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10 enjoyment of the research process for everyone. Moving from conference presentations toward mentoring for academic publishing is yet one additional important step in this investment.3 Building the Biography: Increasing the Visibility of a Giant Two areas of research interest are African American autobiography and Jazz Age history so it was significant for me that one of the many texts James Haskins assisted in producing was the autobiography of Ada Beatrice Queen Victoria Louise Virginia Smith --aka Bricktop. As I understand them Bricktop and James Haskins were both free spirits and world travelers who cared about people, even if they did not necessarily care for people all of the time. My current book project Black Passports investigates how i nternational memoirs can open worlds for youth with few tangible options. It is a curriculum for youth and, by all measure, Haskins had massive swag and his catalog provides pathways to empowerment. Haskins and Bricktop both created worlds of swinging c ulture, lasting images, and vibrant life y et neither has been adequately recognized for the weight of their contribution to their local, national and international communities.4 In his About the Author autobiographical sketch Professor Haskins admitted I have always liked true stories better than made up ones. Surely these papers are just the beginning of the multitude of true stories that lie within his manuscripts and many others who created 20th century Black culture The development of the Haski ns Collection was made possible with essential contributions of time and energy of many UF faculty including Drs. Irma Mc Claurin, Marilyn Thomas Houston, and Faye Harrison. This collection of papers recognizes those efforts along with those of committed co lleagues, family members and admirers of James Haskins who sincerely respect Professor Haskins epic task of dedicating his life to writing the lives of others. One unsung advocate of Professor Haskins legacy is Ms. Sharon Burney, the AASP Office Manager w ho has committed over a decade to the University of Florida. She was a student of Dr. Haskins and her unique insight also played a central role in this project in particular and the growth of the African American Studies Program in general. What is most ne eded now is a growing voice from national and international scholars demonstrating interest in researching this manuscript collection and additional demand for funds to ensure its timely processing in order to make visiting scholar research possible and pr oductive. In the final analysis, t his edited volume of essays by undergraduate scholars is especially important for one simple reason: Haskins intended primary audience was Black youth. With respect to his activist legacy through intellectual mentorship I salute these four students in their willingness to give due academic attention to an a rea where little has been paid because of the lack of prestige young audience s garner in academic circles. May these excellent papers encourage ( even challenge ) schola rs world wide to mine the wealth of knowledge yet to be discovered for the explicit benefit of future generations of marginalized kids who, like Haskins as a young man and like me as a young woman, just want to see our positive Black reflections in a book References Cassata, Mary B. Profiles of the Users and Usages of Afro American Literature: A Unification of Communications and Library Research Strategies." Journal of Black Studies 9 (1978): 45 66. Evans, Stephanie Ed. Discussions in Jazz Historiography : Research Methods, Themes, & Location. Collected Student Papers (2007) : 156 Web. www.professorevans.com Retrieved 25 Apr. 2011. 3 See also, Stephanie Evans, Ed. Discussions in Jazz Historiography 4 Ada Bricktop Smiths papers are housed at Emory University.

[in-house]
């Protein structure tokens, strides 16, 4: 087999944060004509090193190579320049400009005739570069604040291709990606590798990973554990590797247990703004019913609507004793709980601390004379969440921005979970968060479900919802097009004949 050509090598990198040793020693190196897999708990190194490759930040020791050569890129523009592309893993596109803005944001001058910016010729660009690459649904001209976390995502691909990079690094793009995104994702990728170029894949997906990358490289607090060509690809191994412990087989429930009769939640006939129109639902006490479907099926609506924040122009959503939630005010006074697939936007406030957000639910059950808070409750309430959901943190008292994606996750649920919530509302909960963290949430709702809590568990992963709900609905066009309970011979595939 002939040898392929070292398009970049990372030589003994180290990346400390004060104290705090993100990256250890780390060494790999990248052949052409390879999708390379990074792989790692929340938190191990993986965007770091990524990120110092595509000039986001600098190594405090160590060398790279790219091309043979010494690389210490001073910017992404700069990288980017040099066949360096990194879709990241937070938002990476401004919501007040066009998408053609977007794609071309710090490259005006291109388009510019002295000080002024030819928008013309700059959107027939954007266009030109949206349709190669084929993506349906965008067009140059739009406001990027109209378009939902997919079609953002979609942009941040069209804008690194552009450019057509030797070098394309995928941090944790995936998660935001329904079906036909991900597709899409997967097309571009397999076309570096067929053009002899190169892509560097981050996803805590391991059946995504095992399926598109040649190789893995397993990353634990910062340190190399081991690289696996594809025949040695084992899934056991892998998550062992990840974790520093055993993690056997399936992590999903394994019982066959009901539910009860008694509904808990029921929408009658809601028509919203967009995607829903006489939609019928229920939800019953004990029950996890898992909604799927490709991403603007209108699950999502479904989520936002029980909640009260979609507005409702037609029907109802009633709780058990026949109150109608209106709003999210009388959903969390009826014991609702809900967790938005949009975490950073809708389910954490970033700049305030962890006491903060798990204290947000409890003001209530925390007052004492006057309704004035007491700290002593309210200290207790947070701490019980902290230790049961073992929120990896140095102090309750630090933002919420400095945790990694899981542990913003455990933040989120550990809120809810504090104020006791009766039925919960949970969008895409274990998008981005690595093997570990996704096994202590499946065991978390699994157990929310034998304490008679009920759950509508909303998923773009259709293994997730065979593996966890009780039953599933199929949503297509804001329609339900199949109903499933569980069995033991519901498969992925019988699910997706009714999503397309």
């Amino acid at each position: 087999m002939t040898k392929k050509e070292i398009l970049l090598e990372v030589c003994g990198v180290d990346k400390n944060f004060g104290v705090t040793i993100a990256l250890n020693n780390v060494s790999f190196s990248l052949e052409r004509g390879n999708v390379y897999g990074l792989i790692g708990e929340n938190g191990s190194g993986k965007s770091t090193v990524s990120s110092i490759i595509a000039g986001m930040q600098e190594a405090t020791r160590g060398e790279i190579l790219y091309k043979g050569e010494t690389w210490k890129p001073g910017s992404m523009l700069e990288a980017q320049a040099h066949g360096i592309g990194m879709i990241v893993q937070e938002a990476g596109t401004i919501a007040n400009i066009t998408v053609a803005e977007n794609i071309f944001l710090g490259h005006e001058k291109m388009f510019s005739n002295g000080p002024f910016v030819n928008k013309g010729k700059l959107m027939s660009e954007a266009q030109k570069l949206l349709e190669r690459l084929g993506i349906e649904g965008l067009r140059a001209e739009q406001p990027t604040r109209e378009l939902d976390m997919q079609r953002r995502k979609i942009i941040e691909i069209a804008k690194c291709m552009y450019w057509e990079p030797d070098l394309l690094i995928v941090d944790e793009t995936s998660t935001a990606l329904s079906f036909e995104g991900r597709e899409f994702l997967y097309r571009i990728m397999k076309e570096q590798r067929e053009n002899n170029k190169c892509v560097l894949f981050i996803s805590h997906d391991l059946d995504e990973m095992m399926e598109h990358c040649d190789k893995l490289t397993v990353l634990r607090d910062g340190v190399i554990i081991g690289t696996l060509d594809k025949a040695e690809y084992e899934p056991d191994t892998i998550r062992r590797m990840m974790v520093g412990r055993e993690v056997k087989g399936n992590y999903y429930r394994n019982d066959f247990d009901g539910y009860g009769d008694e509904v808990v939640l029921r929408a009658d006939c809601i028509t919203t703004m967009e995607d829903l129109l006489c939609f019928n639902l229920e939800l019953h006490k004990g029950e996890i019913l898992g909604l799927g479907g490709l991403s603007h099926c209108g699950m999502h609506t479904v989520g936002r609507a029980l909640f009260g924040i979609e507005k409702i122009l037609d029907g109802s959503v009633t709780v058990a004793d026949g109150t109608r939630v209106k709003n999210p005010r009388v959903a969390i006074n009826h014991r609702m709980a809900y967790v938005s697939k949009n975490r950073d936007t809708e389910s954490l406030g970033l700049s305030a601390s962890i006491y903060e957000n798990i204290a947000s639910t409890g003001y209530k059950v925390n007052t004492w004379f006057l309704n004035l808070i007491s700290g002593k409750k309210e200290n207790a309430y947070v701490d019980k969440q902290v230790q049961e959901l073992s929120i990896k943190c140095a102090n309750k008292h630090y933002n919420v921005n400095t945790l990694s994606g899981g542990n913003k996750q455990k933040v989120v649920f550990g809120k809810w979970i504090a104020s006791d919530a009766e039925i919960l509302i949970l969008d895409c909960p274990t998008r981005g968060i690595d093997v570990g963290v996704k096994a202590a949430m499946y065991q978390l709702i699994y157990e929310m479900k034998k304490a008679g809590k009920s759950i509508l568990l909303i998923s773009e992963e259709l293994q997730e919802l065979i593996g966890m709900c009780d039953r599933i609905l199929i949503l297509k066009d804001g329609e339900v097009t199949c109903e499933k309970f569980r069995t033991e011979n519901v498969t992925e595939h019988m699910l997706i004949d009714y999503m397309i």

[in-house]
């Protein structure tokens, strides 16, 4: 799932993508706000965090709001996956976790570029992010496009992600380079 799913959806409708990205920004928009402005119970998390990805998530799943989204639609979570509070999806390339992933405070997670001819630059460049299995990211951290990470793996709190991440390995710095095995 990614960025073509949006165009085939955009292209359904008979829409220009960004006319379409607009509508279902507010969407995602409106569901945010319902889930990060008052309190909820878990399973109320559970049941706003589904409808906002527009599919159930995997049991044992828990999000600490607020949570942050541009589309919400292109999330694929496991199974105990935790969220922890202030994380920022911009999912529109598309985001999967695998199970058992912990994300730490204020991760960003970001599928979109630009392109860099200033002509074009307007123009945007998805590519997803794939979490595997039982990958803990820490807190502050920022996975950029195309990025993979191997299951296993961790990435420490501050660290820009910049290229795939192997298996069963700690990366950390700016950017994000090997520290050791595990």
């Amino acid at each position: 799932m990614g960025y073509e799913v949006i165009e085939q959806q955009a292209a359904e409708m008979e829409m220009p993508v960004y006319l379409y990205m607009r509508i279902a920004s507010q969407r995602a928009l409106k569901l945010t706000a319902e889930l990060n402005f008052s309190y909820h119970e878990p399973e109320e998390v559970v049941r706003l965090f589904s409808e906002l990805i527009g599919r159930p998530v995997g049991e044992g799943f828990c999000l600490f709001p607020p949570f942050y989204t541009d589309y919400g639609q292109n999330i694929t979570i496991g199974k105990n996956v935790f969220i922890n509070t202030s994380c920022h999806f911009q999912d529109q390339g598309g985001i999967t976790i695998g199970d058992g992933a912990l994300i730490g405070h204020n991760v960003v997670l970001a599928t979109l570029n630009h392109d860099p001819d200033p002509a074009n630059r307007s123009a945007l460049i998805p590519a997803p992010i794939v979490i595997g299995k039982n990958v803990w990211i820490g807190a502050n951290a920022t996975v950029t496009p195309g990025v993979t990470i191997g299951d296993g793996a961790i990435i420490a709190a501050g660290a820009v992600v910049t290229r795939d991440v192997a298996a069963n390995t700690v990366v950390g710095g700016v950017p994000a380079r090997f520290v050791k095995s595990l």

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11 Hall, Perry A. "Introducing African American Studies: Systematic and Thematic Principles." Journal of Black Studies 26.6 (1996): 71334. Haskins, James. "Jim Haskins: Autobiography Feature." Something about the Author 132. Detroit: Gale ( 2002 ): 8490. MS. Haskins Collection, Smathers Library, University of Florida, Gainesville, FL. Soalt, Jennifer Memoirs of Teachin g in the Sixties and Beyond: Teaching, Writing and Self Reliance. Dissertation. University of Virginia, 2010. Endnote: Ashley Clemons, a graduate student, also participated in the class for research experience. P aper title: Motown According to Jame s Haskins: Biographical Works of Motown Records Artists and the Cultural Politics of Detroit. Abstract : Professor Haskins examines the culture, music, history, and politics of Detroit, Michigan in several biographies of the musicians and singers of Moto wn Records: About Michael Jackson; Diana Ross: Star Supreme; The Story of Stevie Wonder; and Black Music in America: A History Through its People Interestingly, Professor Haskins describes the fact that the "Motown sound" lacked a social and political con sciousness during the height of the modern civil rights movement. He acknowledges the significance of the Motown legacy, discusses the complex relationships between its artists and founder Berry Gordy, and details the company's attempt to create music that appealed to diverse groups while operating in the racially charged city of Detroit. He also reveals a politically selective company within a socially distressed local and national African American community. Professor Haskins research points out the dile mmas Gordy faced when attempting to run a politically nonthreatening company within a socially and economically distressed, predominantly Black city. Essentially, Haskins depicts the lives of these Motown artists in an effort to capture the culture of a ci ty that has made a significant contribution to African American culture and national history.